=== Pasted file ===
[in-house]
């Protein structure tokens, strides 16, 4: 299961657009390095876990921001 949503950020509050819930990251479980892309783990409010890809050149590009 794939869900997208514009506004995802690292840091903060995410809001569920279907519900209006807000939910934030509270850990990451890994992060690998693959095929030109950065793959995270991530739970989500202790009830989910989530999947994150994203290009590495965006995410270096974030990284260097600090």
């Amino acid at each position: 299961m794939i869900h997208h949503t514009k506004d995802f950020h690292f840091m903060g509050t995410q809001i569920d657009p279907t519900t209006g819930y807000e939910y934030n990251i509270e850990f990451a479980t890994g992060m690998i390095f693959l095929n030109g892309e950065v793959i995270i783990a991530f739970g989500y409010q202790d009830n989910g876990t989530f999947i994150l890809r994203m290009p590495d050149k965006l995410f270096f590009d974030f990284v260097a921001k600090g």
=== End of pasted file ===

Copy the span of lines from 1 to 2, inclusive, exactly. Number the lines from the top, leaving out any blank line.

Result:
[in-house]
């Protein structure tokens, strides 16, 4: 299961657009390095876990921001 949503950020509050819930990251479980892309783990409010890809050149590009 794939869900997208514009506004995802690292840091903060995410809001569920279907519900209006807000939910934030509270850990990451890994992060690998693959095929030109950065793959995270991530739970989500202790009830989910989530999947994150994203290009590495965006995410270096974030990284260097600090």